Seek Ye First: Benjamin’s Theses On The Philosophy Of History IV
Seek for food and clothing first, then
the Kingdom of God shall be added unto you. – Hegel, 1807
The class struggle, which is always present to a historian influenced by Marx, is a fight for the crude and material things without which no refined and spiritual things could exist. Nevertheless, it si not in the form of the spoils which fall to the victor that the latter make their presence felt in the class struggle. They manifest themselves in in this struggle as courage, humor, cunning, and fortitude. They have retroactive force and will constantly call in question every victory, past and present, of the rulers. As Flower turn toward the sun, by dint of a secret heliotropism the past strives to turn toward that sun which is rising in the sky of history. A historical materliast must be aware of this most inconspicuous of all transformations. – Walter Bejamin, “Theses On The Philosophy Of History, in Illuminations, edited by Hannah Arendt, translated by Harry Zohn, pp. 245-255
The quote from Hegel that serves as an epigram is a very conscious reversal of the famous saying from Matthew 6:33: “But strive first for the Kingdom of God, and all these things shall be added to you as well.”(NRSV) Hegel, a trained Reformed clergyman, religious tutor to the wealthy before serving as professor serving a professorate at Jena, where he witnessed Napoleon’s defeat of the Prussians and quipped, “History is a slaughter bench.” After Napoleon’s defeat he was made first professor of philosophy at the newly created University of Berlin, where he taught a Christianized pantheism, in which the World Spirit (no longer a part of the Holy Trinity) worked itself into greater and greater being in and through human history, having reached its peak with the recreation of the Prussian State, the merger of the Reformed and Lutheran (Evangelical) Churches in the state Evangelical Reformed Church, for which Hegel desired to create a philosophical basis. He is most well known by the casual for his thesis-synthesis-antithesis system through which History brings about the total realization of the World Spirit. In the quote above, he purposely reverses part of the Sermon on the Mount, in an effort, perhaps, to demonstrate that the quest for human life is the desire of the World Spirit; all those things that matter most will follow once our bellies are full and our lives fulfilled by the basic necessities.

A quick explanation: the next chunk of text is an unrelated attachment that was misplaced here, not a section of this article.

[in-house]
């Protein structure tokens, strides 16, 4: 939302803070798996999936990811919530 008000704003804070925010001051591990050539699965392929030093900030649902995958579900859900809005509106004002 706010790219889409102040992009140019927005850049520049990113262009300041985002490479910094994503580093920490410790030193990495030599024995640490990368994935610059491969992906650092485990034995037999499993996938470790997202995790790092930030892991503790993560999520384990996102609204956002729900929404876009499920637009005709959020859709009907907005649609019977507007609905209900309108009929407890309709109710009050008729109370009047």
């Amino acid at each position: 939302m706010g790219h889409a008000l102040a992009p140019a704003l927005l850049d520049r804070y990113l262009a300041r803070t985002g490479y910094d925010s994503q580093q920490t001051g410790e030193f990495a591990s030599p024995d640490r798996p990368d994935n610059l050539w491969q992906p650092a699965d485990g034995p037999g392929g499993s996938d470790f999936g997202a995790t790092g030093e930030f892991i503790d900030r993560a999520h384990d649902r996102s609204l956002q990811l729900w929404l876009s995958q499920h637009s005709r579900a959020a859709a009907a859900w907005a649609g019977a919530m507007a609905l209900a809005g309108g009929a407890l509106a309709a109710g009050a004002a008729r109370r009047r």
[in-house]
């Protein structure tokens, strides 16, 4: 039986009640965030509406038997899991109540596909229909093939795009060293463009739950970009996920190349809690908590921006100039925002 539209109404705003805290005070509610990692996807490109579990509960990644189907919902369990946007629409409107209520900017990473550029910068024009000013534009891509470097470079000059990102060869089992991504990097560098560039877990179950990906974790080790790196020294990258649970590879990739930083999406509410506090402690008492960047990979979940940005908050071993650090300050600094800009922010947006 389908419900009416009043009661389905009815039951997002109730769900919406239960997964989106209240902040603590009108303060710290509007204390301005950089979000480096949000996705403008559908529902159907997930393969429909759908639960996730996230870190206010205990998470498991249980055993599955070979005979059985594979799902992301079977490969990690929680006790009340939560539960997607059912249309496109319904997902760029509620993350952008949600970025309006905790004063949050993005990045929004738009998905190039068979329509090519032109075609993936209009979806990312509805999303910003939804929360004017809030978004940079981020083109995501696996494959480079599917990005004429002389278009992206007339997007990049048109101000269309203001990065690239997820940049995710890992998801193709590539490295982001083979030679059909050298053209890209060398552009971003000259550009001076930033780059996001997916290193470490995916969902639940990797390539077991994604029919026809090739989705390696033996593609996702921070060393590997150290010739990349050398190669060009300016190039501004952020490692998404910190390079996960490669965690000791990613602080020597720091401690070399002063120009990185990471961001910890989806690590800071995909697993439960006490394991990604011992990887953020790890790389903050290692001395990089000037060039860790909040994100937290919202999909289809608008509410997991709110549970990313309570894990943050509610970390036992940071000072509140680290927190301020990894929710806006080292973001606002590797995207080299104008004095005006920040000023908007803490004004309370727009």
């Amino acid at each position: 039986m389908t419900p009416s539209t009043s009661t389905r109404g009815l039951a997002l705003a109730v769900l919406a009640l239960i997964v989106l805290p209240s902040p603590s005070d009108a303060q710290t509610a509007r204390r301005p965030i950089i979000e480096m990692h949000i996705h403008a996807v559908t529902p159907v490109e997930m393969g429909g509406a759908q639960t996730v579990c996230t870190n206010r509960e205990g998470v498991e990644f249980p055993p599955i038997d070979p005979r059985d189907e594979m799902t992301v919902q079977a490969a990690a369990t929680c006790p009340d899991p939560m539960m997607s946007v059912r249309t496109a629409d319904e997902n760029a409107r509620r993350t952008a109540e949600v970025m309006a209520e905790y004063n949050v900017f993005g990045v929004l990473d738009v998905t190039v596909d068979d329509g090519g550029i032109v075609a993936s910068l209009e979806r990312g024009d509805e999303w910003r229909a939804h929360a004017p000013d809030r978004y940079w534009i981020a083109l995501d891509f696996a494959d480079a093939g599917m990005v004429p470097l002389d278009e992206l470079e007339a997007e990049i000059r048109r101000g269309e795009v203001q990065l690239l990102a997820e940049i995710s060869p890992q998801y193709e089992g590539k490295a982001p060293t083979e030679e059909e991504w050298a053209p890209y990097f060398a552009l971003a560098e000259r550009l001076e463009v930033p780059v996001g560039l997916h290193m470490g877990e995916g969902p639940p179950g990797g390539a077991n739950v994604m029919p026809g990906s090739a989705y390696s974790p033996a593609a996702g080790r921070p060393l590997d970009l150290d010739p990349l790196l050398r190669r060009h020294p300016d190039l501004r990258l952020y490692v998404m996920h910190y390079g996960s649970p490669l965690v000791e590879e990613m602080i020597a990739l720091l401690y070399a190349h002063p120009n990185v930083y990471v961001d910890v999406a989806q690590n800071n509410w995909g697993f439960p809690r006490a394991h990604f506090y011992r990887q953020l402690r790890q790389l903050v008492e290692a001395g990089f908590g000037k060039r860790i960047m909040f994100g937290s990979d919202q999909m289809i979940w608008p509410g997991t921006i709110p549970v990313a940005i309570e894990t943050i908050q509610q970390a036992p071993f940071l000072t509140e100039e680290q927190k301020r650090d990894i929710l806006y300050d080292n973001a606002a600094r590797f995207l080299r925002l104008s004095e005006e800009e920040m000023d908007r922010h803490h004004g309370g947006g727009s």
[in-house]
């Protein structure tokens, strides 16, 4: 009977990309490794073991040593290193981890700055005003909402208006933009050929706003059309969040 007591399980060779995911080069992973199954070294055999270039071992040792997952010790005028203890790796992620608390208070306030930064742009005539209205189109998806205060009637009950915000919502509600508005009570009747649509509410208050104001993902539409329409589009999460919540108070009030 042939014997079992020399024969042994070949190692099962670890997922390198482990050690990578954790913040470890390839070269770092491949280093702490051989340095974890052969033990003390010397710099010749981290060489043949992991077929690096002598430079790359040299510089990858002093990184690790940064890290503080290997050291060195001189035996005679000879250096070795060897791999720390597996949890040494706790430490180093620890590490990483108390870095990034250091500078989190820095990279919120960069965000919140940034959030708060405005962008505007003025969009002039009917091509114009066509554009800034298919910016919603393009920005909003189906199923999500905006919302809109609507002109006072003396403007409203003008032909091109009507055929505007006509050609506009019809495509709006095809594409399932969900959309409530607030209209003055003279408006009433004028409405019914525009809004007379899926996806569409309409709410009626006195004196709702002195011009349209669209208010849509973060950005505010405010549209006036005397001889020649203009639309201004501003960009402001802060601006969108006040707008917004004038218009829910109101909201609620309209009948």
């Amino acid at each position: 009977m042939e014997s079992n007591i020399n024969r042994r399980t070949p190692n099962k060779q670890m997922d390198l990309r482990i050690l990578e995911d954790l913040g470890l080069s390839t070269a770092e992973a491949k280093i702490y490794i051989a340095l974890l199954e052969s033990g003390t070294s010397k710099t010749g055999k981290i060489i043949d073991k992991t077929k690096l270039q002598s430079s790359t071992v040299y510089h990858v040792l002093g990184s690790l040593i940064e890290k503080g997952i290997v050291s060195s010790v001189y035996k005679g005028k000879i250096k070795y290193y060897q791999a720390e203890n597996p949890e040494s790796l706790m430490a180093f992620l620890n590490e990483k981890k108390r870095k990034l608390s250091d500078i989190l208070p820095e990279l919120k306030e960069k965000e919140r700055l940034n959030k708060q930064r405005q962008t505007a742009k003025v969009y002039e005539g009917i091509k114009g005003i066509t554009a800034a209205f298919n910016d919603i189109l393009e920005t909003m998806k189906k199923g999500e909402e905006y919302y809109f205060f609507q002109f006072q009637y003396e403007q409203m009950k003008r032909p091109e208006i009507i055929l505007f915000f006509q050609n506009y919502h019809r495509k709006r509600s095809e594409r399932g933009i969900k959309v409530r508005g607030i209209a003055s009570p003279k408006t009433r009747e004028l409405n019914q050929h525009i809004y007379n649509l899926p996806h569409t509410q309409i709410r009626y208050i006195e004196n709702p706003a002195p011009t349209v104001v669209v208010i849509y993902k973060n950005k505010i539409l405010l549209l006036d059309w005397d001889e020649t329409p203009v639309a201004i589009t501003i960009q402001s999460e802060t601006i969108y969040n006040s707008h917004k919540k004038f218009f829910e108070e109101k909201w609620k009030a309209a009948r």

Benjamin uses this quote as a jumping-off point to note that the heart of Marxist historical thought is the class struggle, of which the quest for bread, for sustenance in the face of oppression, sits front and center. Yet Benjamin is not quite willing to write off “these other things”; even more, he refuses to grant to the basic sustenance the sole goal of the class struggle. Nor is he willing to concede that it is power the proletariat seeks in its struggle with the ruling class. Neither bread nor power make us human, and it is precisely the realization of a fully human life that is the real goal of the class struggle. Thus, Benjamin insists that even in the midst of the struggle for those most basic necessities of life are added the classic virtues of social life – courage. cunning, fortitude, and he adds humor as well, showing that he understands the need for a fully rounded human life. Furthermore, Benjamin insists that it is in the struggle itself not only that the proletariat discover their full humanity. In examining each and every declared victory by the ruling class, the historical materialist must pay attention for all the signs that make of the declaration a lie.